EVGA P67 FTW Motherboard Review

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Summer season is at its peak and it is also a perfect time for system building. RAM modules are at their lowest price point, despite what industry insiders have predicted last year, and plenty of affordable upgrade options can be had in various segments. Even second generation SSDs are now within grasp of mainstream buyers, at $2 per GB or less, offering transfer rates beyond any mainstream platter drive. More importantly, Intel’s latest processors are offering unbelievably strong performance that rivals even their current flagship LGA1366 processors in terms of overclockability and efficiency at a lower price.

 

Earlier this year, Intel’s Sandy Bridge processors entered the market; with them are the Cougar Point chipset based motherboards that introduced remarkable levels of performance beyond the previous P55 “Ibex Peak” platform. Not long after, however, issues started to come up regarding the SATA 3Gbps port degradation attributed to the Intel chipset and a massive motherboard recall took place. During this time, EVGA’s P67 based motherboards, which were previewed during CES 2011, were delayed until the issue was sorted out. Several months later, Z68 boards from other manufacturers started to surface and EVGA’s P67 motherboards were still nowhere to be found…until now.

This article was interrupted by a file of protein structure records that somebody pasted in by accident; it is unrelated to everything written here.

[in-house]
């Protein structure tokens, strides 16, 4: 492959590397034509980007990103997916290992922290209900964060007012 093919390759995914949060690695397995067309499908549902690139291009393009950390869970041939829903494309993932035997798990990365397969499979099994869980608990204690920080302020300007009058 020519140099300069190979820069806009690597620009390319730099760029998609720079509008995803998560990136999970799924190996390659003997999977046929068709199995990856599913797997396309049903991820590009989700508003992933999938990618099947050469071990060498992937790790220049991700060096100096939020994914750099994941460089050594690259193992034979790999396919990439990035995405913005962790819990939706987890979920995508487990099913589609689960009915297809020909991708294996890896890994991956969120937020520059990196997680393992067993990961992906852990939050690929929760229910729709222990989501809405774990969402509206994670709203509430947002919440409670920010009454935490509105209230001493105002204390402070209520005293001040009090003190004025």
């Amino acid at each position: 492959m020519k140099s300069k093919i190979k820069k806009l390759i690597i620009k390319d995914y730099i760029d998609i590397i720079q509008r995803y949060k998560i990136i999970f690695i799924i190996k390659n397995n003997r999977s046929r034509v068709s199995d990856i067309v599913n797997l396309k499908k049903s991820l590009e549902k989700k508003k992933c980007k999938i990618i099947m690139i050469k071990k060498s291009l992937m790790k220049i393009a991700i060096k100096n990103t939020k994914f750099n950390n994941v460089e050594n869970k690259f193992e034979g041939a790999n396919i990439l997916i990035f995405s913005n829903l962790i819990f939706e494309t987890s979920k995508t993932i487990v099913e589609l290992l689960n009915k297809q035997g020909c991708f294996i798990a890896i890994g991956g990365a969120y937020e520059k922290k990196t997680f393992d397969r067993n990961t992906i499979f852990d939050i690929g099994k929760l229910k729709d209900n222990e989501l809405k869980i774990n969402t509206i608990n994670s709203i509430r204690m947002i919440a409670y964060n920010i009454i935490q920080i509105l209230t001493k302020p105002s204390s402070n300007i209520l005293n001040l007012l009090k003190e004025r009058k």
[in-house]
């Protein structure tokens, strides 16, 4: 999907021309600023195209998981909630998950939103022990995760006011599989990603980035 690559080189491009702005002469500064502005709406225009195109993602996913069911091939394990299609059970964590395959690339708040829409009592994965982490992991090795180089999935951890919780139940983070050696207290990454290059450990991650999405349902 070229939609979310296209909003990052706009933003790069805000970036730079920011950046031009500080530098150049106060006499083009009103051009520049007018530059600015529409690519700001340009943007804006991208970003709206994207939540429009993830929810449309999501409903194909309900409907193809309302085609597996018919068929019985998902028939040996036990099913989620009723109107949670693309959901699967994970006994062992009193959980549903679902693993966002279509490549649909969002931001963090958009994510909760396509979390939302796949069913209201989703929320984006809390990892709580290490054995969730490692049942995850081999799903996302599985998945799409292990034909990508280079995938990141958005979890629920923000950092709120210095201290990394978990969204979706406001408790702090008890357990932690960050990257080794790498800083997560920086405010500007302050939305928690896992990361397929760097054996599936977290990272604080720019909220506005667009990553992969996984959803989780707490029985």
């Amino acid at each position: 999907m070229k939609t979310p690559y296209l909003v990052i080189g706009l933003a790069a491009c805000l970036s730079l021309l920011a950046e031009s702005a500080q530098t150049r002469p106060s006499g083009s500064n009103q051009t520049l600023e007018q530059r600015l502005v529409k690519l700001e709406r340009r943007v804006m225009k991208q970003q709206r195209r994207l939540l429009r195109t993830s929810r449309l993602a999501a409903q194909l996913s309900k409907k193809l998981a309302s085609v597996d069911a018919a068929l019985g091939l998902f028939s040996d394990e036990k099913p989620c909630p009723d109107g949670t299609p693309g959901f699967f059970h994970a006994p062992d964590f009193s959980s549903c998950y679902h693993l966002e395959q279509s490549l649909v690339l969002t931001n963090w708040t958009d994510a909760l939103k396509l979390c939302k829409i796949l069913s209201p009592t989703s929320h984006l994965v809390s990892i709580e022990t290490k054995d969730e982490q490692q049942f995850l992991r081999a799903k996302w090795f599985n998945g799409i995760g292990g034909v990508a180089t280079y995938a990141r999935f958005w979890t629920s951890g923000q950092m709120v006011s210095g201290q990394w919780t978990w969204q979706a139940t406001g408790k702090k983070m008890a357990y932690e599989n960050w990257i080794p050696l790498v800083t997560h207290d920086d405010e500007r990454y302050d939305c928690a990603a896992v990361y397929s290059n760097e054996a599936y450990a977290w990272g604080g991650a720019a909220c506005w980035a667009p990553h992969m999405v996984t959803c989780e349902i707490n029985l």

The EVGA P67 FTW motherboard is EVGA’s flagship entry for Sandy Bridge systems. The EVGA P67 FTW motherboard comes in two variants: the standard KR version and the premium K2 variant, which is exactly like the KR except with the addition of the EVGA Control Panel V4 and EVGauge tachometer bundled. The EVGA P67 FTW inherits a lot of the features that made the P55 Classified 200 standout from the competition, including extra 8-pin EPS12V power connectors for overclocking and 5 PCIE x16 slots, but also adds UEFI, USB 3.0 and a Compact Flash port for extra storage. Built for overclocking, the EVGA P67 FTW has a 12-phase CPU PWM, uses 100% Solid Japanese capacitors and has a higher gold content on the CPU brushes for an overall lower inductance. In case of an unstable overclock, the clear CMOS buttons found on-board or on the rear I/O can be used to reset the settings or you can also just simply flip the BIOS backup switch.

 

 

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